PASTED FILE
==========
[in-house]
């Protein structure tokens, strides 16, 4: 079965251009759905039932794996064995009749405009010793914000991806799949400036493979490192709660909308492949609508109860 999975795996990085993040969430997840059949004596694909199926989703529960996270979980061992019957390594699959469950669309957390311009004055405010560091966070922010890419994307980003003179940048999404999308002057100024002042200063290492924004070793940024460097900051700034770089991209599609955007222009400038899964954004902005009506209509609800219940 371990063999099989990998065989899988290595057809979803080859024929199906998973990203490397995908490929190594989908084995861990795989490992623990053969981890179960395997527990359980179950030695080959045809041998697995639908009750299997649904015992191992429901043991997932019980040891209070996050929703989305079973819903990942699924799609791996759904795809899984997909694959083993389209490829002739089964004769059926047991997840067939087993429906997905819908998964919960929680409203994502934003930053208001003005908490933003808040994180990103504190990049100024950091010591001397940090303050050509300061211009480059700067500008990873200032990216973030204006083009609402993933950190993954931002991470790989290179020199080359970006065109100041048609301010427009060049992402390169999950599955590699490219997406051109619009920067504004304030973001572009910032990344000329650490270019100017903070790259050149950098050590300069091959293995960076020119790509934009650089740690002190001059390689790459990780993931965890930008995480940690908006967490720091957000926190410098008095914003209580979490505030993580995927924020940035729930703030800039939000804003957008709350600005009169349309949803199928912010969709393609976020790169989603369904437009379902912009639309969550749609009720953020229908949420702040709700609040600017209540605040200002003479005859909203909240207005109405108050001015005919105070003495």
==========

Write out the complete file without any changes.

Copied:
[in-house]
């Protein structure tokens, strides 16, 4: 079965251009759905039932794996064995009749405009010793914000991806799949400036493979490192709660909308492949609508109860 999975795996990085993040969430997840059949004596694909199926989703529960996270979980061992019957390594699959469950669309957390311009004055405010560091966070922010890419994307980003003179940048999404999308002057100024002042200063290492924004070793940024460097900051700034770089991209599609955007222009400038899964954004902005009506209509609800219940 371990063999099989990998065989899988290595057809979803080859024929199906998973990203490397995908490929190594989908084995861990795989490992623990053969981890179960395997527990359980179950030695080959045809041998697995639908009750299997649904015992191992429901043991997932019980040891209070996050929703989305079973819903990942699924799609791996759904795809899984997909694959083993389209490829002739089964004769059926047991997840067939087993429906997905819908998964919960929680409203994502934003930053208001003005908490933003808040994180990103504190990049100024950091010591001397940090303050050509300061211009480059700067500008990873200032990216973030204006083009609402993933950190993954931002991470790989290179020199080359970006065109100041048609301010427009060049992402390169999950599955590699490219997406051109619009920067504004304030973001572009910032990344000329650490270019100017903070790259050149950098050590300069091959293995960076020119790509934009650089740690002190001059390689790459990780993931965890930008995480940690908006967490720091957000926190410098008095914003209580979490505030993580995927924020940035729930703030800039939000804003957008709350600005009169349309949803199928912010969709393609976020790169989603369904437009379902912009639309969550749609009720953020229908949420702040709700609040600017209540605040200002003479005859909203909240207005109405108050001015005919105070003495």